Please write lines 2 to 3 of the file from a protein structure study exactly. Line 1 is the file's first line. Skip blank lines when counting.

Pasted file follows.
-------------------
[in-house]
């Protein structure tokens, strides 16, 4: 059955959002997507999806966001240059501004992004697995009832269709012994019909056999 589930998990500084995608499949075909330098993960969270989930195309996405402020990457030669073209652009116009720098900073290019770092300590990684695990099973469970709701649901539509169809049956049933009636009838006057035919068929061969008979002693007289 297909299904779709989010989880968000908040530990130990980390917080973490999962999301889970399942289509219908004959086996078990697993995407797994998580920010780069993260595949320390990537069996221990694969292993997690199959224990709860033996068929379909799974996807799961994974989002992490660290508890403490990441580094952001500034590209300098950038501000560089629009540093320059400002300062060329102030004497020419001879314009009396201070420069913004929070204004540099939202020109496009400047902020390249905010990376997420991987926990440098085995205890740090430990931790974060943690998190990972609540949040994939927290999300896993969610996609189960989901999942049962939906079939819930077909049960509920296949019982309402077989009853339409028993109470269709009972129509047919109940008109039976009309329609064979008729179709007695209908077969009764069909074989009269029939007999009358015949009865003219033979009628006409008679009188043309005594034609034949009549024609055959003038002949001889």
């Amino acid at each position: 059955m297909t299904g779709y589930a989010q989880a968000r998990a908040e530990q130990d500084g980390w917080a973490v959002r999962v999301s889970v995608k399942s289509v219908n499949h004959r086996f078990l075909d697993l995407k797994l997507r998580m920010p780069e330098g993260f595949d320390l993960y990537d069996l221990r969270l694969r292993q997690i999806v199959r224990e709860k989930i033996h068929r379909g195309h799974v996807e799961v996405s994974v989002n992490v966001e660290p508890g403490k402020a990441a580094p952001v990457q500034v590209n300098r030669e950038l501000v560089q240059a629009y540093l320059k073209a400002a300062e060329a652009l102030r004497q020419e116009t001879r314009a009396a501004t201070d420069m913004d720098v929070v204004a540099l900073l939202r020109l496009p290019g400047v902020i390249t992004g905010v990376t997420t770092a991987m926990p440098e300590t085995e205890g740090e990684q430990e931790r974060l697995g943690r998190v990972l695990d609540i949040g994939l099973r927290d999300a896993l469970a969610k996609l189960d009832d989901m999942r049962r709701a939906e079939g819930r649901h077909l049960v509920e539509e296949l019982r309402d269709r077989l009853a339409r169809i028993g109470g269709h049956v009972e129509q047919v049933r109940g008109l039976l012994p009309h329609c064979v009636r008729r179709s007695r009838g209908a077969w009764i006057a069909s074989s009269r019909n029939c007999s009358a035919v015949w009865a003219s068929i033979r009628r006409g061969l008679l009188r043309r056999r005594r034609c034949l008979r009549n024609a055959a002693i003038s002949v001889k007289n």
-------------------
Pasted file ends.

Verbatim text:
């Protein structure tokens, strides 16, 4: 059955959002997507999806966001240059501004992004697995009832269709012994019909056999 589930998990500084995608499949075909330098993960969270989930195309996405402020990457030669073209652009116009720098900073290019770092300590990684695990099973469970709701649901539509169809049956049933009636009838006057035919068929061969008979002693007289 297909299904779709989010989880968000908040530990130990980390917080973490999962999301889970399942289509219908004959086996078990697993995407797994998580920010780069993260595949320390990537069996221990694969292993997690199959224990709860033996068929379909799974996807799961994974989002992490660290508890403490990441580094952001500034590209300098950038501000560089629009540093320059400002300062060329102030004497020419001879314009009396201070420069913004929070204004540099939202020109496009400047902020390249905010990376997420991987926990440098085995205890740090430990931790974060943690998190990972609540949040994939927290999300896993969610996609189960989901999942049962939906079939819930077909049960509920296949019982309402077989009853339409028993109470269709009972129509047919109940008109039976009309329609064979008729179709007695209908077969009764069909074989009269029939007999009358015949009865003219033979009628006409008679009188043309005594034609034949009549024609055959003038002949001889």
């Amino acid at each position: 059955m297909t299904g779709y589930a989010q989880a968000r998990a908040e530990q130990d500084g980390w917080a973490v959002r999962v999301s889970v995608k399942s289509v219908n499949h004959r086996f078990l075909d697993l995407k797994l997507r998580m920010p780069e330098g993260f595949d320390l993960y990537d069996l221990r969270l694969r292993q997690i999806v199959r224990e709860k989930i033996h068929r379909g195309h799974v996807e799961v996405s994974v989002n992490v966001e660290p508890g403490k402020a990441a580094p952001v990457q500034v590209n300098r030669e950038l501000v560089q240059a629009y540093l320059k073209a400002a300062e060329a652009l102030r004497q020419e116009t001879r314009a009396a501004t201070d420069m913004d720098v929070v204004a540099l900073l939202r020109l496009p290019g400047v902020i390249t992004g905010v990376t997420t770092a991987m926990p440098e300590t085995e205890g740090e990684q430990e931790r974060l697995g943690r998190v990972l695990d609540i949040g994939l099973r927290d999300a896993l469970a969610k996609l189960d009832d989901m999942r049962r709701a939906e079939g819930r649901h077909l049960v509920e539509e296949l019982r309402d269709r077989l009853a339409r169809i028993g109470g269709h049956v009972e129509q047919v049933r109940g008109l039976l012994p009309h329609c064979v009636r008729r179709s007695r009838g209908a077969w009764i006057a069909s074989s009269r019909n029939c007999s009358a035919v015949w009865a003219s068929i033979r009628r006409g061969l008679l009188r043309r056999r005594r034609c034949l008979r009549n024609a055959a002693i003038s002949v001889k007289n």